mother comforting child

Focus on Helping Children Cope with Trauma

Welcome to the June 2015 edition of Buzz from the Hub, the newsletter of the Center for Parent Information and Resources—the CPIR.  We hope your summer is off to a great start!

See other issues of the Buzz 

New Resources in the Hub

What’s new in the resource library? Here are 2 resources we’ve recently added.

Diplomas Count.
The 2015 edition of Education Week’s Diplomas Count report–Next Steps: Life After Special Education—explores the experiences of students with disabilities as they transition from the K-12 education system to a more independent adult life. The report highlights the challenges and opportunities awaiting these students.

Self-Determination: Research to Practice series.
This series describes key issues in developmental disabilities that can be enhanced to promote self-determination. Seven issues are being produced, each focused on a specific topic: self-advocacy, health, employment, community services, aging, family support, and siblings. Each issue includes definitions, a brief review of the literature, promising practices, and applied examples.

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Spotlight on…PTSD and Helping Children Cope with Trauma

Post-traumatic stress disorder has been in the news a lot in the past year, from veterans returning from duty to helping children understand and cope with traumatic events. June is PSTD Awareness Month. Here are several resources you can use and share on PTSD.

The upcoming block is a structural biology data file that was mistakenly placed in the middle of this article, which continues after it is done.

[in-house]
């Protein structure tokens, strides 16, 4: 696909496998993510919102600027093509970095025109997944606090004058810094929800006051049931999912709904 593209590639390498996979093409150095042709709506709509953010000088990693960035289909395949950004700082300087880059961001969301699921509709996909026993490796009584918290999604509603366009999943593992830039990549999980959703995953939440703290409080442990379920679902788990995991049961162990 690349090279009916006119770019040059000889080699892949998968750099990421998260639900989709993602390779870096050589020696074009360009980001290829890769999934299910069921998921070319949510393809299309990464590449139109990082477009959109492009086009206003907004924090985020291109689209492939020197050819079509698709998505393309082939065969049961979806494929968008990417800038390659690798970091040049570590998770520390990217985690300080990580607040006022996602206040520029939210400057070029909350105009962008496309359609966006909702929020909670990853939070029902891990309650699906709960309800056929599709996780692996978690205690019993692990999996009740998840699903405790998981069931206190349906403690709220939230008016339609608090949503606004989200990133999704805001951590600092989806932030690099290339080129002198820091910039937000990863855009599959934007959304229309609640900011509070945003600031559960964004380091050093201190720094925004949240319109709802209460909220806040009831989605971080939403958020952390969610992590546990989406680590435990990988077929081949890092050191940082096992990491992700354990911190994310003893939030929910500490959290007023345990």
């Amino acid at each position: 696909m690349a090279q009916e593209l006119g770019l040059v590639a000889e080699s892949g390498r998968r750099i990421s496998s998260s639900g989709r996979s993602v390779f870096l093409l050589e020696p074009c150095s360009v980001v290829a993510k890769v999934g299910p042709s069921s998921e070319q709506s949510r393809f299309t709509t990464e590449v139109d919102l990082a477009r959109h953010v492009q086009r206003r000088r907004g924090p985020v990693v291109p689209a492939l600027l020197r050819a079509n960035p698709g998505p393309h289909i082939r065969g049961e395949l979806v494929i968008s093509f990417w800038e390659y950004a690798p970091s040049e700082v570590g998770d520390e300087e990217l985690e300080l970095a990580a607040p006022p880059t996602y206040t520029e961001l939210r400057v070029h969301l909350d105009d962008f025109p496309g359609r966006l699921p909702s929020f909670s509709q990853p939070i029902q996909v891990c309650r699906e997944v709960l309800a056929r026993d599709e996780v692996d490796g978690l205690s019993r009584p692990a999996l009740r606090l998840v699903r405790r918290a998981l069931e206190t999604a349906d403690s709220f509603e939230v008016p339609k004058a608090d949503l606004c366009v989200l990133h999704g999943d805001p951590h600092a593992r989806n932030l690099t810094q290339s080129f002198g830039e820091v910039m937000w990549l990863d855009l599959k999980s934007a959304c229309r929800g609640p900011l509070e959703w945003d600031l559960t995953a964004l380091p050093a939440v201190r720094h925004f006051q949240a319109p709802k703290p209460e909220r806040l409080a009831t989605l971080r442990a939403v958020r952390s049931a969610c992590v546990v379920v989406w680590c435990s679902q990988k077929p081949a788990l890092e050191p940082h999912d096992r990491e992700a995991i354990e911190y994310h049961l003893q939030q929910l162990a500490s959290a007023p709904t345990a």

What is PTSD? | In English and in Spanish.
The National Center for PTSD can tell you—and connect individuals, friends, families, and veterans with a network of professionals to help.

PSTD in children.
From Medscape, this article looks at the “practice essentials” for diagnosing and addressing PTSD in children. It’s a good read for professionals and parents alike; it’s easy to read, yet framed from a clinician’s point of view.

Tips for talking with and helping children and youth cope after a disaster or traumatic event.
This guide can help parents, caregivers, and teachers learn more about the common reactions children and youth have to trauma, how to respond in a helpful way, and when (and where) to seek support.

Helping young children cope after exposure to a traumatic event.
Tragedies are especially distressing to families with young children. This resource from Zero to Three is designed to help parents navigate this very challenging time. It includes symptoms a child might display, suggestions for what parents can do, and several resources they can turn to for more information.

Home management strategies for PTSD.
What parents can do to help their child cope with trauma and the anxiety that may result. Very practical, very basic.

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Resources You Can Share with Families

This section of the Buzz identifies useful resources you might share with families or mention in your own news bulletins.

“Babies on the Homefront” | Mobile App.
(Available in English and Spanish) Zero to Three’s “Babies on the Homefront” is a free, downloadable app designed specifically for military and veteran parents of young children. The app offers an array of written and video information to share with families, including behavior tips, parent-child activities, and parental self-care strategies.

Help paying for prescription drugs.
There are several programs that help people with disabilities, seniors, and people with low incomes pay for prescription drugs. Find out more in this resource from

5 ways to support siblings in special needs families.